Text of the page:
For salespeople, the cliche that there’s not enough time in a day can’t be truer. The work isn’t linear and there are a lot of things that pop up—each demanding immediate attention throughout the day.

Even the most disciplined person can be bogged down by the intensity and abundance of work that comes in as a salesperson—but the sales force has to deliver! So everyone—especially quota-carrying salespeople—are out to get as much as possible out of a day.

So, here we are. Another list of productivity hacks...but this time tailored to those who work in sales.

Ready to reclaim your time? Let’s go.

Here are productivity tips for sales professionals.

Make a to-do list the night before. Keep it short.

What’s your source of motivation? Be it money, family, responsibilities or your goals, motivation can be tough to keep and sometimes even hard to find. We’ve all had moments where we just can’t be bothered to work—but we have to anyway. Feeling lazy, disorganized but still wanting to get everything done is an awful feeling!

What do you do when this strikes? I’m sure you get up early in the morning and create a long to-do list for that day. Follow up with this prospect. Brush up on the new product update. Clean out your CRM. But the truth—and you know it—is that a long to-do list can actually be more harmful than helpful! It can stop you on your tracks and actually act as a demotivator instead than the opposite.

Here’s what you should be doing instead:

Write down the “big stuff” or most important tasks on a short to-do list the night before. Limit your list to five items. That’s it.

You have more than five things you have to get done? Panicking?

Ask yourself: When was the last time you actually ticked off all things on your list. I thought so.

Writing tasks before you sleep is also a time to asses what you did for the last 24 hours.

Now, all we want to accomplish here is for you to get in the habit of prioritizing your tasks and GETTING THINGS DONE.

Try it. You’ll wake up with purpose and sleep more peacefully.

Anything left out is easy to add at the end of the initial list. Have you ever caught yourself saying, “I had so many things done now I have to be more productive.”? There you go.

I actually learned this from Neville Medhora, copywriter and online entrepreneur. Watch this video of him explaining this to-do list hack.

Organize your workspaces. Keep peace in the battlefield and the war in your head.

Do clutter and chaos keep you on your toes? I doubt. It’s true: Where you work affects the way you work. A distracting environment takes your focus and keeps your energy scattered throughout the day.

For most sales reps, the desk is the only haven. It’s where your tools are—phone, computer, photo of your family, little trinkets and snacks in your drawer. You spend most of your time in front of the screen and most—if not all—of your tasks are accomplished in your workstation. If you want to be productive, you must ensure that your desk is inline with that goal.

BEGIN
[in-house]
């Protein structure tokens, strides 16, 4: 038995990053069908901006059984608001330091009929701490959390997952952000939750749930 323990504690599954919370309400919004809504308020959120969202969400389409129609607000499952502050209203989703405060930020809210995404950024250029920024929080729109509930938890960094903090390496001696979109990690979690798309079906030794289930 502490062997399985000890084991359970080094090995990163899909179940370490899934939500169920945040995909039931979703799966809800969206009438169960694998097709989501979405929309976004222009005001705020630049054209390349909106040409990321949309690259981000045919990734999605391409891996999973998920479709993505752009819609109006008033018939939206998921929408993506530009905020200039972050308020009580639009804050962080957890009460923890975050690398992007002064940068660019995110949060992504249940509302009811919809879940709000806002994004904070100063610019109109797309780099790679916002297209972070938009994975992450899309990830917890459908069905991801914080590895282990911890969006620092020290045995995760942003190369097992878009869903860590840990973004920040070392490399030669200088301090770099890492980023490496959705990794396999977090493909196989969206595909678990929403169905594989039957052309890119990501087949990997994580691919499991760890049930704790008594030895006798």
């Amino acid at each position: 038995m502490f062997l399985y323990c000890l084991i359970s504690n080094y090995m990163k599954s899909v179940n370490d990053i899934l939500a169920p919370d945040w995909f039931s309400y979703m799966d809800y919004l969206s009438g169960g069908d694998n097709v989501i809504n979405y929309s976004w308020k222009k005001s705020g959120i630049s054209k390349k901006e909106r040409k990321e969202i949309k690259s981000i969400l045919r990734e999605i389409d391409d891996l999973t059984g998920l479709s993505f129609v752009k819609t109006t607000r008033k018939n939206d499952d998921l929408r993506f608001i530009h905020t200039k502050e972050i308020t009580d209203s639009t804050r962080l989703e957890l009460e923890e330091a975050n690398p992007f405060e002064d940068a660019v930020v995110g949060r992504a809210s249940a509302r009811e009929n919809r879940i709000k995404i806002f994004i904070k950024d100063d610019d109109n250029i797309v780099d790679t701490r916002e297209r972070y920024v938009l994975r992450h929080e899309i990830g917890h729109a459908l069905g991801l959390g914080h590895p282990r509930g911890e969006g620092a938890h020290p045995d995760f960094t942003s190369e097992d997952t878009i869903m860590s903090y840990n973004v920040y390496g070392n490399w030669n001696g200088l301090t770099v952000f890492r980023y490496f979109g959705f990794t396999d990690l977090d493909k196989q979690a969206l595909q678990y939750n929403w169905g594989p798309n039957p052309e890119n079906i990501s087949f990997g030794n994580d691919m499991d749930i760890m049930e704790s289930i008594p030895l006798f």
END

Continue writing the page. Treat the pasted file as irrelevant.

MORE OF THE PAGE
Here are some quick tips you can do today to lessen clutter and have an overall clean, organized station:

⇒ The desktop is for the essentials:

✔ Computer
✔ Phone
✔ Files for today
✔ Notes
✔ What you need today

⇒ Charge your phone at home so you don’t deal with a lot of cords during the day

⇒ Use your drawers

✔ Keep supplies you don’t need every day inside the drawer
✔ Ensure that your drawers are within your reach and are easily opened even from your seat
✔ Keep a waste basket within reach. You don’t want to fill your desk with trash of the literal kind.
✔ Keep trinkets on the wall of your workspace. Photos and calendars go to the wall and should not take space on your desk.

⇒ Set aside 15 minutes each day to tidy up your desk and ensure that things are in their proper places

These may seem like small, insignificant things but an organized workspace will do wonders for your time and productivity.

Schedule meetings in clusters.

Who likes meetings? Meetings have gained such a bad reputation that the first thing that comes to mind when they’re mentioned isn’t the work that’s supposed to be easier because of it but the time that’s wasted sitting around waiting and being unproductive.

Successful meetings are few and far between, at least in the shared experience of today’s professionals. In 2013, $37 billion was wasted in the USA just on unnecessary meetings.

See, having productive, quick and snappy meetings will benefit us all. Right now, most you can do is fix meetings you have say for though and these are usually meetings with clients.

Meetings are costly and could be unsatisfying when it amounts to nothing. Client and company meetings can rack up so many hours: for a full-time worker, from 520 hours to 1,664 hours can be spent just on meetings.

A big change you can effect in your own workflow is scheduling client meetings in clusters—and this can only be done with conscious and early planning. Lay out your day’s schedule. Estimate the hours and the schedules that make sense for all your other tasks outside client meetings. Then, let’s get to work.